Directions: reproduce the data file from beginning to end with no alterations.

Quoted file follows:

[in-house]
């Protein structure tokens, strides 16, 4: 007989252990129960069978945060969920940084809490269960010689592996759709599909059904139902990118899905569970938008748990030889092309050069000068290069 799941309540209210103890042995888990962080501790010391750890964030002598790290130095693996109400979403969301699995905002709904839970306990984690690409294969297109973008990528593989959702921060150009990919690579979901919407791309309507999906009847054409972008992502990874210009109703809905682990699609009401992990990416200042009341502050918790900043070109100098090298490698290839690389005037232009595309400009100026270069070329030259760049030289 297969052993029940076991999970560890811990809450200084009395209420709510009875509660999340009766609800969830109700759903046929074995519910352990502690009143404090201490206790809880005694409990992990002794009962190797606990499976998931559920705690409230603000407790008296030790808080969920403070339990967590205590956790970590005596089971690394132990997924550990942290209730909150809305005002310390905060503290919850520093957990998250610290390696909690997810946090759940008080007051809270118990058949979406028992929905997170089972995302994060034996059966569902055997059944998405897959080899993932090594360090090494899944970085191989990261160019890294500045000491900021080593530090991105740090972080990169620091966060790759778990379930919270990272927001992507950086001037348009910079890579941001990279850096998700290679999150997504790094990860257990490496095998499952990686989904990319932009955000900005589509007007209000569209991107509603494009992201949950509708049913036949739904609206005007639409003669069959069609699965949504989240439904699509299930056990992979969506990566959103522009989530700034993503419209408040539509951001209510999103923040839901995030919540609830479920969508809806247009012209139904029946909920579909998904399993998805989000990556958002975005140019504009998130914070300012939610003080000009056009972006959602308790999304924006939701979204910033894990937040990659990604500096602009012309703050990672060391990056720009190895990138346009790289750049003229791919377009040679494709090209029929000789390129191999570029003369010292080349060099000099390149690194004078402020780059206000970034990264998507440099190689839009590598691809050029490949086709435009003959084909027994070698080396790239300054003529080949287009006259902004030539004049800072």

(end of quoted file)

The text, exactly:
[in-house]
């Protein structure tokens, strides 16, 4: 007989252990129960069978945060969920940084809490269960010689592996759709599909059904139902990118899905569970938008748990030889092309050069000068290069 799941309540209210103890042995888990962080501790010391750890964030002598790290130095693996109400979403969301699995905002709904839970306990984690690409294969297109973008990528593989959702921060150009990919690579979901919407791309309507999906009847054409972008992502990874210009109703809905682990699609009401992990990416200042009341502050918790900043070109100098090298490698290839690389005037232009595309400009100026270069070329030259760049030289 297969052993029940076991999970560890811990809450200084009395209420709510009875509660999340009766609800969830109700759903046929074995519910352990502690009143404090201490206790809880005694409990992990002794009962190797606990499976998931559920705690409230603000407790008296030790808080969920403070339990967590205590956790970590005596089971690394132990997924550990942290209730909150809305005002310390905060503290919850520093957990998250610290390696909690997810946090759940008080007051809270118990058949979406028992929905997170089972995302994060034996059966569902055997059944998405897959080899993932090594360090090494899944970085191989990261160019890294500045000491900021080593530090991105740090972080990169620091966060790759778990379930919270990272927001992507950086001037348009910079890579941001990279850096998700290679999150997504790094990860257990490496095998499952990686989904990319932009955000900005589509007007209000569209991107509603494009992201949950509708049913036949739904609206005007639409003669069959069609699965949504989240439904699509299930056990992979969506990566959103522009989530700034993503419209408040539509951001209510999103923040839901995030919540609830479920969508809806247009012209139904029946909920579909998904399993998805989000990556958002975005140019504009998130914070300012939610003080000009056009972006959602308790999304924006939701979204910033894990937040990659990604500096602009012309703050990672060391990056720009190895990138346009790289750049003229791919377009040679494709090209029929000789390129191999570029003369010292080349060099000099390149690194004078402020780059206000970034990264998507440099190689839009590598691809050029490949086709435009003959084909027994070698080396790239300054003529080949287009006259902004030539004049800072």